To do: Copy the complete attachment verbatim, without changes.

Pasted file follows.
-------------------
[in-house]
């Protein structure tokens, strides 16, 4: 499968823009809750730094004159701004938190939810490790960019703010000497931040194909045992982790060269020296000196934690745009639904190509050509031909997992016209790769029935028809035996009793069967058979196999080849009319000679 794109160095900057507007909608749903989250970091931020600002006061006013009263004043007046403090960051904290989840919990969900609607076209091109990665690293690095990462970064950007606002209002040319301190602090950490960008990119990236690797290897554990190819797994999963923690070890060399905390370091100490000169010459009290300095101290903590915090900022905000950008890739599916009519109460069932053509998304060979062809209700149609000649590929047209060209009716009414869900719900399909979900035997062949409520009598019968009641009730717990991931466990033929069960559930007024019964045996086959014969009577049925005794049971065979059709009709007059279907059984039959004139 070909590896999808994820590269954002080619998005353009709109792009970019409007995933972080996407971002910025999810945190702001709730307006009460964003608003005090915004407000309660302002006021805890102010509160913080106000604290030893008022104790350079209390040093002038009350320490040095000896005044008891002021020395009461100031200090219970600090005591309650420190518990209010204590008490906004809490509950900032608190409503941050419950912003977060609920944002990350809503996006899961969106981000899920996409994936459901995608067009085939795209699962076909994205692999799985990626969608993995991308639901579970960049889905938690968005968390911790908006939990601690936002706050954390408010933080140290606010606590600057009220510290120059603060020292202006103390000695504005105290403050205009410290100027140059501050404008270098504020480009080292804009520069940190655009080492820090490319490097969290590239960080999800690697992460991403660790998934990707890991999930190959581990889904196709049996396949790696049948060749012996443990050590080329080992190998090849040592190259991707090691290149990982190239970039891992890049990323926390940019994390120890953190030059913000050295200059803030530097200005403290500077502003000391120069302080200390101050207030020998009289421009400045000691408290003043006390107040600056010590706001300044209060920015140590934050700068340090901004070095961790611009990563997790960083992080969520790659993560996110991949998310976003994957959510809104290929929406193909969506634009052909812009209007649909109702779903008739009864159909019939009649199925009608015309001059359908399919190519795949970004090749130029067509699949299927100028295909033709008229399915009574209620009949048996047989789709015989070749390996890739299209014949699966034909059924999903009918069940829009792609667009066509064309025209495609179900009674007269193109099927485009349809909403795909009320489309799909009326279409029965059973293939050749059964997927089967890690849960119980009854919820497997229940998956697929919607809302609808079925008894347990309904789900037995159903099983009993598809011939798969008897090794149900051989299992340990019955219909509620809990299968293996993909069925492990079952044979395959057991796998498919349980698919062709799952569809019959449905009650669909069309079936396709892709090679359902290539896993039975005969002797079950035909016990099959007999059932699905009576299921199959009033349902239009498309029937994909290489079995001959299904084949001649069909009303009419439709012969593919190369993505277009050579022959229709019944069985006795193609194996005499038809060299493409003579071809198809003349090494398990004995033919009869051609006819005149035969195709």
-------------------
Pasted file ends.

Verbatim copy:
[in-house]
């Protein structure tokens, strides 16, 4: 499968823009809750730094004159701004938190939810490790960019703010000497931040194909045992982790060269020296000196934690745009639904190509050509031909997992016209790769029935028809035996009793069967058979196999080849009319000679 794109160095900057507007909608749903989250970091931020600002006061006013009263004043007046403090960051904290989840919990969900609607076209091109990665690293690095990462970064950007606002209002040319301190602090950490960008990119990236690797290897554990190819797994999963923690070890060399905390370091100490000169010459009290300095101290903590915090900022905000950008890739599916009519109460069932053509998304060979062809209700149609000649590929047209060209009716009414869900719900399909979900035997062949409520009598019968009641009730717990991931466990033929069960559930007024019964045996086959014969009577049925005794049971065979059709009709007059279907059984039959004139 070909590896999808994820590269954002080619998005353009709109792009970019409007995933972080996407971002910025999810945190702001709730307006009460964003608003005090915004407000309660302002006021805890102010509160913080106000604290030893008022104790350079209390040093002038009350320490040095000896005044008891002021020395009461100031200090219970600090005591309650420190518990209010204590008490906004809490509950900032608190409503941050419950912003977060609920944002990350809503996006899961969106981000899920996409994936459901995608067009085939795209699962076909994205692999799985990626969608993995991308639901579970960049889905938690968005968390911790908006939990601690936002706050954390408010933080140290606010606590600057009220510290120059603060020292202006103390000695504005105290403050205009410290100027140059501050404008270098504020480009080292804009520069940190655009080492820090490319490097969290590239960080999800690697992460991403660790998934990707890991999930190959581990889904196709049996396949790696049948060749012996443990050590080329080992190998090849040592190259991707090691290149990982190239970039891992890049990323926390940019994390120890953190030059913000050295200059803030530097200005403290500077502003000391120069302080200390101050207030020998009289421009400045000691408290003043006390107040600056010590706001300044209060920015140590934050700068340090901004070095961790611009990563997790960083992080969520790659993560996110991949998310976003994957959510809104290929929406193909969506634009052909812009209007649909109702779903008739009864159909019939009649199925009608015309001059359908399919190519795949970004090749130029067509699949299927100028295909033709008229399915009574209620009949048996047989789709015989070749390996890739299209014949699966034909059924999903009918069940829009792609667009066509064309025209495609179900009674007269193109099927485009349809909403795909009320489309799909009326279409029965059973293939050749059964997927089967890690849960119980009854919820497997229940998956697929919607809302609808079925008894347990309904789900037995159903099983009993598809011939798969008897090794149900051989299992340990019955219909509620809990299968293996993909069925492990079952044979395959057991796998498919349980698919062709799952569809019959449905009650669909069309079936396709892709090679359902290539896993039975005969002797079950035909016990099959007999059932699905009576299921199959009033349902239009498309029937994909290489079995001959299904084949001649069909009303009419439709012969593919190369993505277009050579022959229709019944069985006795193609194996005499038809060299493409003579071809198809003349090494398990004995033919009869051609006819005149035969195709």